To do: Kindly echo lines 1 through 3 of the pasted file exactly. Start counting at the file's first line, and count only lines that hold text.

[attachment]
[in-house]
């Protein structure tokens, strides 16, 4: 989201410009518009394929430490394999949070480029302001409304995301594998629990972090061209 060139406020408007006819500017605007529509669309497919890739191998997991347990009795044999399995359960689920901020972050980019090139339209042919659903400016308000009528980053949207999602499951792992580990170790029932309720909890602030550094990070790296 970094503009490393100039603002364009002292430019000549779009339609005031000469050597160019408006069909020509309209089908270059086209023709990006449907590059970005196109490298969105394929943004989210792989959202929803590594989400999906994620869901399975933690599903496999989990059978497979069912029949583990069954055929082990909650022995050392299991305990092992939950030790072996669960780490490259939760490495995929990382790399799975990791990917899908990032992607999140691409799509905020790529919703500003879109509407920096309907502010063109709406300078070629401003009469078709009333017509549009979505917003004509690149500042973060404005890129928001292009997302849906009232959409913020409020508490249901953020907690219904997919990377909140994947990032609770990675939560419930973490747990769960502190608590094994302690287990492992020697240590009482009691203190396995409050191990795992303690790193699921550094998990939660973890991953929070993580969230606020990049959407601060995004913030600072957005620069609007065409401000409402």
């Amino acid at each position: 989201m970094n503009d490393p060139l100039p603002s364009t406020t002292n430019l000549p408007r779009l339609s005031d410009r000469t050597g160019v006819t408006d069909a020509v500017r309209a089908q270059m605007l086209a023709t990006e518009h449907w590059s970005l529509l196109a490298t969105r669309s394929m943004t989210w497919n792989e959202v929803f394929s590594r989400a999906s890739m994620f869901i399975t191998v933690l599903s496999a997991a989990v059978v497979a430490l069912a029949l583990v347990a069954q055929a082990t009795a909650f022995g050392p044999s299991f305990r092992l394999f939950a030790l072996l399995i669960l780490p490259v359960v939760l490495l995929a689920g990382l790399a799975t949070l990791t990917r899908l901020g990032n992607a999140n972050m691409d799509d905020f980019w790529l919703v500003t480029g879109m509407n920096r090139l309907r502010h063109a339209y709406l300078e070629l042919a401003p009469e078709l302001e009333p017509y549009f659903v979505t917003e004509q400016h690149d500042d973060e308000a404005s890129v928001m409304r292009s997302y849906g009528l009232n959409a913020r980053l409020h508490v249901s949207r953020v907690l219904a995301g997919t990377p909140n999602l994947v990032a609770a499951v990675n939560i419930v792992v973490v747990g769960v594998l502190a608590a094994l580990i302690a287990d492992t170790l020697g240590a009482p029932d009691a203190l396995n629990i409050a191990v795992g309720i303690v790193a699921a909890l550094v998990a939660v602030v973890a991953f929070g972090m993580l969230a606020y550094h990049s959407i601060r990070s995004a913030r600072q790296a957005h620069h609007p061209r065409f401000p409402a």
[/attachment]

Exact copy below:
[in-house]
């Protein structure tokens, strides 16, 4: 989201410009518009394929430490394999949070480029302001409304995301594998629990972090061209 060139406020408007006819500017605007529509669309497919890739191998997991347990009795044999399995359960689920901020972050980019090139339209042919659903400016308000009528980053949207999602499951792992580990170790029932309720909890602030550094990070790296 970094503009490393100039603002364009002292430019000549779009339609005031000469050597160019408006069909020509309209089908270059086209023709990006449907590059970005196109490298969105394929943004989210792989959202929803590594989400999906994620869901399975933690599903496999989990059978497979069912029949583990069954055929082990909650022995050392299991305990092992939950030790072996669960780490490259939760490495995929990382790399799975990791990917899908990032992607999140691409799509905020790529919703500003879109509407920096309907502010063109709406300078070629401003009469078709009333017509549009979505917003004509690149500042973060404005890129928001292009997302849906009232959409913020409020508490249901953020907690219904997919990377909140994947990032609770990675939560419930973490747990769960502190608590094994302690287990492992020697240590009482009691203190396995409050191990795992303690790193699921550094998990939660973890991953929070993580969230606020990049959407601060995004913030600072957005620069609007065409401000409402």
């Amino acid at each position: 989201m970094n503009d490393p060139l100039p603002s364009t406020t002292n430019l000549p408007r779009l339609s005031d410009r000469t050597g160019v006819t408006d069909a020509v500017r309209a089908q270059m605007l086209a023709t990006e518009h449907w590059s970005l529509l196109a490298t969105r669309s394929m943004t989210w497919n792989e959202v929803f394929s590594r989400a999906s890739m994620f869901i399975t191998v933690l599903s496999a997991a989990v059978v497979a430490l069912a029949l583990v347990a069954q055929a082990t009795a909650f022995g050392p044999s299991f305990r092992l394999f939950a030790l072996l399995i669960l780490p490259v359960v939760l490495l995929a689920g990382l790399a799975t949070l990791t990917r899908l901020g990032n992607a999140n972050m691409d799509d905020f980019w790529l919703v500003t480029g879109m509407n920096r090139l309907r502010h063109a339209y709406l300078e070629l042919a401003p009469e078709l302001e009333p017509y549009f659903v979505t917003e004509q400016h690149d500042d973060e308000a404005s890129v928001m409304r292009s997302y849906g009528l009232n959409a913020r980053l409020h508490v249901s949207r953020v907690l219904a995301g997919t990377p909140n999602l994947v990032a609770a499951v990675n939560i419930v792992v973490v747990g769960v594998l502190a608590a094994l580990i302690a287990d492992t170790l020697g240590a009482p029932d009691a203190l396995n629990i409050a191990v795992g309720i303690v790193a699921a909890l550094v998990a939660v602030v973890a991953f929070g972090m993580l969230a606020y550094h990049s959407i601060r990070s995004a913030r600072q790296a957005h620069h609007p061209r065409f401000p409402a």